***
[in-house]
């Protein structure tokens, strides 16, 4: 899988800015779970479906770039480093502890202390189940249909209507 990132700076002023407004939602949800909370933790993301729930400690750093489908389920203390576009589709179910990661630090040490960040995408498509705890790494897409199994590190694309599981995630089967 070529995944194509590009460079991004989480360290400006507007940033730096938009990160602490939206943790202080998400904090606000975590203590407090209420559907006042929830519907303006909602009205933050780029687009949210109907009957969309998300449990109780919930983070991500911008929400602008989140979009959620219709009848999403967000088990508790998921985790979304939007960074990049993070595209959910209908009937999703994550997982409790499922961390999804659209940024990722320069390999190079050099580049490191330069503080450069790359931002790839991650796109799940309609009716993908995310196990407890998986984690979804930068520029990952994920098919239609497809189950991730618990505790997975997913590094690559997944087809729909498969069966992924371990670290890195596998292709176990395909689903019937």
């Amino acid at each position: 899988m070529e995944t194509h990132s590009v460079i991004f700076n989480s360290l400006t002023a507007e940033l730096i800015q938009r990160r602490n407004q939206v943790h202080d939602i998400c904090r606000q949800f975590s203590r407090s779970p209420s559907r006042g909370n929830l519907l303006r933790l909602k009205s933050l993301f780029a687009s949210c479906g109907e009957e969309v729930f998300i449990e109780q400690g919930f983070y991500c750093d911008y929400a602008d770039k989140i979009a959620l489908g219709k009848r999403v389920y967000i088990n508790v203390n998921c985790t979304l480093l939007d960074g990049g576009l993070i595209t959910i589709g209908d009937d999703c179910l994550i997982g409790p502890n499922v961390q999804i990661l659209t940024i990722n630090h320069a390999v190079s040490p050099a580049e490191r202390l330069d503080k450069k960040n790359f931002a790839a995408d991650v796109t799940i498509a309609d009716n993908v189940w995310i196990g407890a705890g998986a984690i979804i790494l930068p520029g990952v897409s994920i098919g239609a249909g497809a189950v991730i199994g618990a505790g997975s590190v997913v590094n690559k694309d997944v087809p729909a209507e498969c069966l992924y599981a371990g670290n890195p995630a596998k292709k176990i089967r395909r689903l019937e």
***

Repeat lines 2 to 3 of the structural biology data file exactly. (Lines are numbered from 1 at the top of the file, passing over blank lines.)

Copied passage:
């Protein structure tokens, strides 16, 4: 899988800015779970479906770039480093502890202390189940249909209507 990132700076002023407004939602949800909370933790993301729930400690750093489908389920203390576009589709179910990661630090040490960040995408498509705890790494897409199994590190694309599981995630089967 070529995944194509590009460079991004989480360290400006507007940033730096938009990160602490939206943790202080998400904090606000975590203590407090209420559907006042929830519907303006909602009205933050780029687009949210109907009957969309998300449990109780919930983070991500911008929400602008989140979009959620219709009848999403967000088990508790998921985790979304939007960074990049993070595209959910209908009937999703994550997982409790499922961390999804659209940024990722320069390999190079050099580049490191330069503080450069790359931002790839991650796109799940309609009716993908995310196990407890998986984690979804930068520029990952994920098919239609497809189950991730618990505790997975997913590094690559997944087809729909498969069966992924371990670290890195596998292709176990395909689903019937």
């Amino acid at each position: 899988m070529e995944t194509h990132s590009v460079i991004f700076n989480s360290l400006t002023a507007e940033l730096i800015q938009r990160r602490n407004q939206v943790h202080d939602i998400c904090r606000q949800f975590s203590r407090s779970p209420s559907r006042g909370n929830l519907l303006r933790l909602k009205s933050l993301f780029a687009s949210c479906g109907e009957e969309v729930f998300i449990e109780q400690g919930f983070y991500c750093d911008y929400a602008d770039k989140i979009a959620l489908g219709k009848r999403v389920y967000i088990n508790v203390n998921c985790t979304l480093l939007d960074g990049g576009l993070i595209t959910i589709g209908d009937d999703c179910l994550i997982g409790p502890n499922v961390q999804i990661l659209t940024i990722n630090h320069a390999v190079s040490p050099a580049e490191r202390l330069d503080k450069k960040n790359f931002a790839a995408d991650v796109t799940i498509a309609d009716n993908v189940w995310i196990g407890a705890g998986a984690i979804i790494l930068p520029g990952v897409s994920i098919g239609a249909g497809a189950v991730i199994g618990a505790g997975s590190v997913v590094n690559k694309d997944v087809p729909a209507e498969c069966l992924y599981a371990g670290n890195p995630a596998k292709k176990i089967r395909r689903l019937e």